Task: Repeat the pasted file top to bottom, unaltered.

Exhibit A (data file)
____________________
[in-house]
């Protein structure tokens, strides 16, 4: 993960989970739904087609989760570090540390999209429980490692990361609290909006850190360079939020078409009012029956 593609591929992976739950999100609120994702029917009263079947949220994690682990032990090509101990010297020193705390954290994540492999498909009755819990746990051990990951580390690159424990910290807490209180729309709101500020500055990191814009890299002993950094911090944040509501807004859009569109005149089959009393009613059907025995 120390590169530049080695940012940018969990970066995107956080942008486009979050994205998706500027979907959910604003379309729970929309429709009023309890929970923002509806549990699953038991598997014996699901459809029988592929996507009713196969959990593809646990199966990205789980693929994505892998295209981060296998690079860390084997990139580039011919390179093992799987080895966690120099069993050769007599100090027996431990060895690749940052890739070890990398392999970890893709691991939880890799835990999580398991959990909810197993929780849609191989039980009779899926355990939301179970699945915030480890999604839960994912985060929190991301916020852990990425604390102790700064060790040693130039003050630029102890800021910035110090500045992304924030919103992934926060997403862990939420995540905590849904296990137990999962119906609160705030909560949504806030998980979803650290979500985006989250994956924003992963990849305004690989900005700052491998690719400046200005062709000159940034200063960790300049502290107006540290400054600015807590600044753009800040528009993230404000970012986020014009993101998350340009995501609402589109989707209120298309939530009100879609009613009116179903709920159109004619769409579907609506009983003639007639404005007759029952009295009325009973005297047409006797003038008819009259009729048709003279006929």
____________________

[in-house]
């Protein structure tokens, strides 16, 4: 993960989970739904087609989760570090540390999209429980490692990361609290909006850190360079939020078409009012029956 593609591929992976739950999100609120994702029917009263079947949220994690682990032990090509101990010297020193705390954290994540492999498909009755819990746990051990990951580390690159424990910290807490209180729309709101500020500055990191814009890299002993950094911090944040509501807004859009569109005149089959009393009613059907025995 120390590169530049080695940012940018969990970066995107956080942008486009979050994205998706500027979907959910604003379309729970929309429709009023309890929970923002509806549990699953038991598997014996699901459809029988592929996507009713196969959990593809646990199966990205789980693929994505892998295209981060296998690079860390084997990139580039011919390179093992799987080895966690120099069993050769007599100090027996431990060895690749940052890739070890990398392999970890893709691991939880890799835990999580398991959990909810197993929780849609191989039980009779899926355990939301179970699945915030480890999604839960994912985060929190991301916020852990990425604390102790700064060790040693130039003050630029102890800021910035110090500045992304924030919103992934926060997403862990939420995540905590849904296990137990999962119906609160705030909560949504806030998980979803650290979500985006989250994956924003992963990849305004690989900005700052491998690719400046200005062709000159940034200063960790300049502290107006540290400054600015807590600044753009800040528009993230404000970012986020014009993101998350340009995501609402589109989707209120298309939530009100879609009613009116179903709920159109004619769409579907609506009983003639007639404005007759029952009295009325009973005297047409006797003038008819009259009729048709003279006929």